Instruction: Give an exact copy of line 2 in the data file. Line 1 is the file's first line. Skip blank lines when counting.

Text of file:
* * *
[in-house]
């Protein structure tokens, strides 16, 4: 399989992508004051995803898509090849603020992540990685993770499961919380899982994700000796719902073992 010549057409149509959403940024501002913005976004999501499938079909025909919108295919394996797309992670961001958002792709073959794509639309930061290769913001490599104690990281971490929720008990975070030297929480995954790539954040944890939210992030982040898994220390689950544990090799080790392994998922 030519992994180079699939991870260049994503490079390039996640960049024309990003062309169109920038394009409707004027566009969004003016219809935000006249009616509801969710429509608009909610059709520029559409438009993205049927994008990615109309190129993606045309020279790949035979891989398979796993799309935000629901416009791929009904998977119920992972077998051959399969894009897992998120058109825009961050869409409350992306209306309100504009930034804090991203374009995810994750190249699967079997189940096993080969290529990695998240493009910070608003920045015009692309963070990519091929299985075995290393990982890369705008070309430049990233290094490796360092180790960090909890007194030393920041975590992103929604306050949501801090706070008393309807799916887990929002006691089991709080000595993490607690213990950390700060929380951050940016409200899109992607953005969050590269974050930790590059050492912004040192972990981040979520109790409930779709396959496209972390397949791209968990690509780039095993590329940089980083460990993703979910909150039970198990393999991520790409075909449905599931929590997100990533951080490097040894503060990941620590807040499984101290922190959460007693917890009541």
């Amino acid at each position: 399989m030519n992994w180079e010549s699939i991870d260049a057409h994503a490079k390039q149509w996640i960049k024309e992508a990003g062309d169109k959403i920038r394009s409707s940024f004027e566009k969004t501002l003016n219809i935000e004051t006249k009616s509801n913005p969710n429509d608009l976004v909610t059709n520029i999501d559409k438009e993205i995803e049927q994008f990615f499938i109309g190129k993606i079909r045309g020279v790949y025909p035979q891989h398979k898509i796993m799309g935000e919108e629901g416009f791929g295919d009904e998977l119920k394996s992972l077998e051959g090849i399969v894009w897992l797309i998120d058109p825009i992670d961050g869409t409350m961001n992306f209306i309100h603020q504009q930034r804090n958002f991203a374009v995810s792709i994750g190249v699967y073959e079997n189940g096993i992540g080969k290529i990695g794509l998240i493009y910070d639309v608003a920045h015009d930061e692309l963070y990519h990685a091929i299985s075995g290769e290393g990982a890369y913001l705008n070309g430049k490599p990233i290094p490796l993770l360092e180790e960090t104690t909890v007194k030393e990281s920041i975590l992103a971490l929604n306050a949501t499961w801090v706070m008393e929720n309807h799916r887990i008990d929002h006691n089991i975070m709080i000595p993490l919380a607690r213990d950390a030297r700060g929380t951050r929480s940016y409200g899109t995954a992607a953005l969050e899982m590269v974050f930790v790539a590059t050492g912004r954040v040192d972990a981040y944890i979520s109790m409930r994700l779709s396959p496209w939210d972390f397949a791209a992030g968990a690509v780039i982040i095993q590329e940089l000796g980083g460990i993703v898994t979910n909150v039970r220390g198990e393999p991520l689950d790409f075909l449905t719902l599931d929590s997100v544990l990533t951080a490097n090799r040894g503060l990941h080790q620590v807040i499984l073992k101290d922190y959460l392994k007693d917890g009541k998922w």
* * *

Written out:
């Protein structure tokens, strides 16, 4: 399989992508004051995803898509090849603020992540990685993770499961919380899982994700000796719902073992 010549057409149509959403940024501002913005976004999501499938079909025909919108295919394996797309992670961001958002792709073959794509639309930061290769913001490599104690990281971490929720008990975070030297929480995954790539954040944890939210992030982040898994220390689950544990090799080790392994998922 030519992994180079699939991870260049994503490079390039996640960049024309990003062309169109920038394009409707004027566009969004003016219809935000006249009616509801969710429509608009909610059709520029559409438009993205049927994008990615109309190129993606045309020279790949035979891989398979796993799309935000629901416009791929009904998977119920992972077998051959399969894009897992998120058109825009961050869409409350992306209306309100504009930034804090991203374009995810994750190249699967079997189940096993080969290529990695998240493009910070608003920045015009692309963070990519091929299985075995290393990982890369705008070309430049990233290094490796360092180790960090909890007194030393920041975590992103929604306050949501801090706070008393309807799916887990929002006691089991709080000595993490607690213990950390700060929380951050940016409200899109992607953005969050590269974050930790590059050492912004040192972990981040979520109790409930779709396959496209972390397949791209968990690509780039095993590329940089980083460990993703979910909150039970198990393999991520790409075909449905599931929590997100990533951080490097040894503060990941620590807040499984101290922190959460007693917890009541």